Teacher turns to GoFundMe to buy protective equipment

Antoinette Blaustein considered it a given that if the North Hunterdon-Voorhees Regional High School District was planning to open its two high schools then surely it would supply personal protective equipment to teachers and staff. But, the math teacher of 23 years learned the district had ‘subtracted’ that from the reopening equation.

“Honestly, I was a little confused because traditionally my district has always prioritized the safety of staff and students. Our building is very secure. They’ve invested a lot of money in cameras. They’ve invested money in bulletproof glass. All of those things that keep a school safe. But, yet they weren’t will in to invest money, or take the time to try to figure out how to get us masks, which are the frontline to defending us against the virus,” she said.

Blaustein set up a GoFundMe page with a goal of collecting $5,000. Her campaign caught the attention of donors and mask-maker Boomer Naturals.

The company donated a four-month supply of washable masks — two for each teacher, teacher assistant, secretary and custodian. In all, 640 masks, with each able to be washed 30 times. Blaustein says the generosity has allowed her to meet another concern.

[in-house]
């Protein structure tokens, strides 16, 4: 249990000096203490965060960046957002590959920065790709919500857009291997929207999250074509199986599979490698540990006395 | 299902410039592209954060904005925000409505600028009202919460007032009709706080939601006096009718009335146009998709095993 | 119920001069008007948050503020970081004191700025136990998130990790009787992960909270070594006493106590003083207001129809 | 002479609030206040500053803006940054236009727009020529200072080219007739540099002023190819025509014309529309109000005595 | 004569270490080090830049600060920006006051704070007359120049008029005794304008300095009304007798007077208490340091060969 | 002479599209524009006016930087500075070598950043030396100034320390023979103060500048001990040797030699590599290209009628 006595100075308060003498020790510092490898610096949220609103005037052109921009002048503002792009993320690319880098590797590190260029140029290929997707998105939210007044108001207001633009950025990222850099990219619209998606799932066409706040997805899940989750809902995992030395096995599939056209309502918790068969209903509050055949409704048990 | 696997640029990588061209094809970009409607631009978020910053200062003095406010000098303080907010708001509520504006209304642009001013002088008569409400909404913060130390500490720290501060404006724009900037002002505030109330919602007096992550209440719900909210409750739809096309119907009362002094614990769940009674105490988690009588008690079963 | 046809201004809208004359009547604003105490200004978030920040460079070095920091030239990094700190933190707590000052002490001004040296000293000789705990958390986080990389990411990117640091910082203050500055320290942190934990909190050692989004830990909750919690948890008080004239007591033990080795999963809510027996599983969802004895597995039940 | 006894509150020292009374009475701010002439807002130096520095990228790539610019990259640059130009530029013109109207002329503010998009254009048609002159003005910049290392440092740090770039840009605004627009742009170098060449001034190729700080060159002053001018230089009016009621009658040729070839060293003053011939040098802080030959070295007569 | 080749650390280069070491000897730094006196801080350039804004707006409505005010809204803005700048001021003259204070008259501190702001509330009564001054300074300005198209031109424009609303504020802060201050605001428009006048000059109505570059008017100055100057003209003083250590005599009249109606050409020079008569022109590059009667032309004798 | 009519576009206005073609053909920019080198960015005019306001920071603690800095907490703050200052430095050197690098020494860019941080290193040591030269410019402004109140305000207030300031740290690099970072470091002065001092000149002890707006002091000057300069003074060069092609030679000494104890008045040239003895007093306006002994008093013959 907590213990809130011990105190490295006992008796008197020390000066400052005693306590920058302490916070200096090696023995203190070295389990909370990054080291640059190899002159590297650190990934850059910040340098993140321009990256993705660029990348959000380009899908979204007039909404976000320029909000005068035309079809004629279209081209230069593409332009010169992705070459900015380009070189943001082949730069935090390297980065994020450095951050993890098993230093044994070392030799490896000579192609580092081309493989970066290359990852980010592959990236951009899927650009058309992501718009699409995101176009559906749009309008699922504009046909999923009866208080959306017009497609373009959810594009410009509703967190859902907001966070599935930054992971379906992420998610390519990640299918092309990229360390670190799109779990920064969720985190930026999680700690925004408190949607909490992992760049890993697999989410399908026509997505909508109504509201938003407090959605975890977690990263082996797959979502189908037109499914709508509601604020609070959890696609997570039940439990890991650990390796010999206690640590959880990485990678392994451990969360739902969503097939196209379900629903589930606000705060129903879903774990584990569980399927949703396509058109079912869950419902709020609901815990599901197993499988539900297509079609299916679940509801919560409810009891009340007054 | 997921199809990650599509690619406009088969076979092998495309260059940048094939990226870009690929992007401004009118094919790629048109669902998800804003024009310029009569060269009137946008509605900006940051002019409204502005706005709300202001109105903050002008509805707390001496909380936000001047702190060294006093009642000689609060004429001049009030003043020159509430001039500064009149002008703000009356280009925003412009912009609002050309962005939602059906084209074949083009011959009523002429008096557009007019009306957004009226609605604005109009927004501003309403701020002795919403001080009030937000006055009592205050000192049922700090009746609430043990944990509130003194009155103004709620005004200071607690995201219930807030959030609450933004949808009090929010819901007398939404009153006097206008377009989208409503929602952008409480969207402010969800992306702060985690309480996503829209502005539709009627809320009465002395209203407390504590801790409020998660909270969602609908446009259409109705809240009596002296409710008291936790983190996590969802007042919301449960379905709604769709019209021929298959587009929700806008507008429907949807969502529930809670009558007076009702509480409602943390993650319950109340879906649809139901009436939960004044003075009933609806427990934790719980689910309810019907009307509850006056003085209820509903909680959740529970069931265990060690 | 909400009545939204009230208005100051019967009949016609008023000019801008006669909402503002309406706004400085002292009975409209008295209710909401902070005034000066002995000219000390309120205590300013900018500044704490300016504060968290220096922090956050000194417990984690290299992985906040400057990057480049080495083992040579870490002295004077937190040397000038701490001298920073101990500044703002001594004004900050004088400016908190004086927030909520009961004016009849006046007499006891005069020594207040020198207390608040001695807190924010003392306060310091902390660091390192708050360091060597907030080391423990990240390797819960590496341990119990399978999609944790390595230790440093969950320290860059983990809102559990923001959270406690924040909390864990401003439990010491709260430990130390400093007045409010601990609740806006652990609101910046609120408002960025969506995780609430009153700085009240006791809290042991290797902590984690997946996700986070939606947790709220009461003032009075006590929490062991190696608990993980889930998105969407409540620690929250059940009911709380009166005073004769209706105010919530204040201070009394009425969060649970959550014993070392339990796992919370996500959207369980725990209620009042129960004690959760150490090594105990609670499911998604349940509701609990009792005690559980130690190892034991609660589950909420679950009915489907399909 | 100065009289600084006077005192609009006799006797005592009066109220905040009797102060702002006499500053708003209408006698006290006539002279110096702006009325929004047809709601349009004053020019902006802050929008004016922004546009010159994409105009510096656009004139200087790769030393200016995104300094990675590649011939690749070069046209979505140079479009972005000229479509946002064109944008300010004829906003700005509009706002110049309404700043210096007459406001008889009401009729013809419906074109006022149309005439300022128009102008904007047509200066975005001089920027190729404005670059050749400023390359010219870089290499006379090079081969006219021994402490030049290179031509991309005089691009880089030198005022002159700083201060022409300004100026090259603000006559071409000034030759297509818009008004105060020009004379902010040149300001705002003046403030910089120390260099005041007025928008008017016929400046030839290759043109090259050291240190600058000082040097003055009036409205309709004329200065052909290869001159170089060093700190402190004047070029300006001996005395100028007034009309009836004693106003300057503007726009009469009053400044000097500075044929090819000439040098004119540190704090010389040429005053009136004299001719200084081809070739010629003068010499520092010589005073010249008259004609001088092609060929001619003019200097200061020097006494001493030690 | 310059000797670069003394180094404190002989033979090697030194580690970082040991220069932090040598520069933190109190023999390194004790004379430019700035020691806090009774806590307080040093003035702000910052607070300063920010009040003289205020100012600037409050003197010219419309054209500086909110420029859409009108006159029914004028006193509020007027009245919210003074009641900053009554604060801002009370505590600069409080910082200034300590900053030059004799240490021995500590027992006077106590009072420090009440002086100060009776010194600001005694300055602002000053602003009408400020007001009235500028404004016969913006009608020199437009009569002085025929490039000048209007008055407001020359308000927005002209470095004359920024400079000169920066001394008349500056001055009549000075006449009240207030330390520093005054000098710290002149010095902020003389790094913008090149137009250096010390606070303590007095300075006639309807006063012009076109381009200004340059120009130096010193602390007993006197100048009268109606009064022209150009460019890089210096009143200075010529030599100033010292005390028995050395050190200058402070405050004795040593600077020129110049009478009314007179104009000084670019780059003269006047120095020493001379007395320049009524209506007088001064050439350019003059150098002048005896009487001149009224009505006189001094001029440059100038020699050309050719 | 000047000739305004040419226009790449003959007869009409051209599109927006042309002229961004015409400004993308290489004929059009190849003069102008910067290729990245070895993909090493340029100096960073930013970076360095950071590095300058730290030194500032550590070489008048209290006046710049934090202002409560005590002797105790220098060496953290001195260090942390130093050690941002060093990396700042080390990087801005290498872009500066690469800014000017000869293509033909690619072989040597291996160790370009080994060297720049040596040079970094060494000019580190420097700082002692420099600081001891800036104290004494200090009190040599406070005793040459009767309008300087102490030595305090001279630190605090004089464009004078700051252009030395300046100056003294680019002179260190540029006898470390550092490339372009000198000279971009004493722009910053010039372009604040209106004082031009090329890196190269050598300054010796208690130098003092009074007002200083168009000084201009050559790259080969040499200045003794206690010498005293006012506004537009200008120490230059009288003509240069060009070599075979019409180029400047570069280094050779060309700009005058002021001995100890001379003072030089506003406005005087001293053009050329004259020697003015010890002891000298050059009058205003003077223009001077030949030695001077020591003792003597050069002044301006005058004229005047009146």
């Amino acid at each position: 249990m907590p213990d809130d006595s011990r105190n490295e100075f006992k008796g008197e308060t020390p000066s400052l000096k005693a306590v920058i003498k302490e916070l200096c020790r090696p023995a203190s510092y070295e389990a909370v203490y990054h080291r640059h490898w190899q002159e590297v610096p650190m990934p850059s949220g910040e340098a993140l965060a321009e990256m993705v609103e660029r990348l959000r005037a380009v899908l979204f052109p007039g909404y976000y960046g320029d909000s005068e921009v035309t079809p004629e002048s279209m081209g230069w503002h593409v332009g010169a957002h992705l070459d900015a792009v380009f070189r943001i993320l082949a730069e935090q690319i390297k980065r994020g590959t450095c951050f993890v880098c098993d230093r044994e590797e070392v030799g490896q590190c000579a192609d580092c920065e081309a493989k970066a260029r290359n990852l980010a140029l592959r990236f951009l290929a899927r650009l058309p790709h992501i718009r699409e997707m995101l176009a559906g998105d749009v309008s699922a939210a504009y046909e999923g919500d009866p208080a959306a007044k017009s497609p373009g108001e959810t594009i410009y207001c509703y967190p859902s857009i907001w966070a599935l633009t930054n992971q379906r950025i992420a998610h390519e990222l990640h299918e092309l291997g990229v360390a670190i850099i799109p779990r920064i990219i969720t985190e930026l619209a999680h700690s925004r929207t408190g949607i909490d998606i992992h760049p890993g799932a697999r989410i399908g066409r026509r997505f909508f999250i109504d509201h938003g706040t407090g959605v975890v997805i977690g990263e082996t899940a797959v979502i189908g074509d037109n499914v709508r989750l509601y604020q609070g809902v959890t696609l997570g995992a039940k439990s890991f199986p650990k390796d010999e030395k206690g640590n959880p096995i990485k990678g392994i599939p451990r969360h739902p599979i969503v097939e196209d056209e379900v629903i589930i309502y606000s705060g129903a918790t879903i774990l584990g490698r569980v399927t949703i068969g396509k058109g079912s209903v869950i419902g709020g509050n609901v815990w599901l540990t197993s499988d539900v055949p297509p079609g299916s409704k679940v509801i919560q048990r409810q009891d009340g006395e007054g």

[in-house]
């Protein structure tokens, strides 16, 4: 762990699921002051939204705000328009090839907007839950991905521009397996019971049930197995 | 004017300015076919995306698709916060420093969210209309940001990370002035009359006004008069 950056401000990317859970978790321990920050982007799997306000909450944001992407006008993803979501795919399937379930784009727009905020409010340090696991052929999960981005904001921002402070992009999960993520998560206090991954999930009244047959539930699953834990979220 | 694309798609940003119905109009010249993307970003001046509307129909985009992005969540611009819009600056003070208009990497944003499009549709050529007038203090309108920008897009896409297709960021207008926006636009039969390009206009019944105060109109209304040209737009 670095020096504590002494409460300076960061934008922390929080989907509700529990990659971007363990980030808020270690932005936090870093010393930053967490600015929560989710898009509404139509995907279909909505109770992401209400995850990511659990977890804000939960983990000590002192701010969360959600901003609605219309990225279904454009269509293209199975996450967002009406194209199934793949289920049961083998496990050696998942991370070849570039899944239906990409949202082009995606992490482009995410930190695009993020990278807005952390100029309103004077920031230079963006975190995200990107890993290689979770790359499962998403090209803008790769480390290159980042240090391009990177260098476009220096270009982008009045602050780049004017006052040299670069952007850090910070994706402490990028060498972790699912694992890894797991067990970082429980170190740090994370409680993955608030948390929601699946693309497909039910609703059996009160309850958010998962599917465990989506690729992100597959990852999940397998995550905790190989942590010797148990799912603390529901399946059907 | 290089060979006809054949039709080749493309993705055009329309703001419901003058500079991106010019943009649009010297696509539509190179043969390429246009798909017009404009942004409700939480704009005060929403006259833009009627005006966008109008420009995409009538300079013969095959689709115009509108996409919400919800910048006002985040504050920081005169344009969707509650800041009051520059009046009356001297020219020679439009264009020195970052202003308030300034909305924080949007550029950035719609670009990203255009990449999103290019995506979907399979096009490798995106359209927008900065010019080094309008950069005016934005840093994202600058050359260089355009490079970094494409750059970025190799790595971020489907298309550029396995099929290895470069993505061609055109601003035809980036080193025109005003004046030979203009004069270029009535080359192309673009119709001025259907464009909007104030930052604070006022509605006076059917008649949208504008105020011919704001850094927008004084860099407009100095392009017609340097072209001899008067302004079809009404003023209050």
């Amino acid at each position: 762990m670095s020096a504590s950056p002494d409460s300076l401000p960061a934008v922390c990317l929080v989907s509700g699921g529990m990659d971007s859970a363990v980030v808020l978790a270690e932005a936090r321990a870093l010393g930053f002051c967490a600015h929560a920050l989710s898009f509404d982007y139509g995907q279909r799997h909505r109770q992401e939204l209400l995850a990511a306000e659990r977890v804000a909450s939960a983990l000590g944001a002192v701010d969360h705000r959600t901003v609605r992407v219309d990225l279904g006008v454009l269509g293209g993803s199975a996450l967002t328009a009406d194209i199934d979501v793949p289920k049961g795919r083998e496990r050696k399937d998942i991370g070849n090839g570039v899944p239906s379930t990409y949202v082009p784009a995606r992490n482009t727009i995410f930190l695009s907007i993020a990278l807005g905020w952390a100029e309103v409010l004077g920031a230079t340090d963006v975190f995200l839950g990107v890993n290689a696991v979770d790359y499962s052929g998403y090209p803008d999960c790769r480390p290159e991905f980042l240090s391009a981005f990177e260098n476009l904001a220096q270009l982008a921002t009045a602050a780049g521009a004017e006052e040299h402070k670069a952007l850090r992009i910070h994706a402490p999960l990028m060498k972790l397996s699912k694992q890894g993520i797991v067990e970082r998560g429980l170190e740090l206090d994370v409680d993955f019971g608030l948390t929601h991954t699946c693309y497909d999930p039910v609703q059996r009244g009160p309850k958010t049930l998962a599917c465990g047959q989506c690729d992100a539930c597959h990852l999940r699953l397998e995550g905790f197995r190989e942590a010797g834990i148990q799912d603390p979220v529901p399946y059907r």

“A lot of our staff members were asking we would like to wear a mask and a face shield,” Blaustein said.

The president of the local teachers’ union sits on the district’s reopening committee. He says the administration explained the issue is money, but that doesn’t absolve the district of its responsibility.

“We’re legally required to have masks at school, so at this point it’s as important as anything else we need to start the school year,” said Stephen Halldorson, president of the North Hunterdon-Voorhees Education Association.

In a statement, a district spokesperson said, “Due to limited supply chain of masks, we cannot commit to providing masks for every employee at this time” or to students. But, she says, the district is working on getting masks by the time school reopens Aug. 27.

For now, Blaustein’s learned a big lesson: keeping her fellow teachers safe is up to her and the onus for protective equipment fundraising is part of her school planning.

“As of today, no one from district office or from the administration has reached out to me. I’m just doing what’s best for our members,” she said.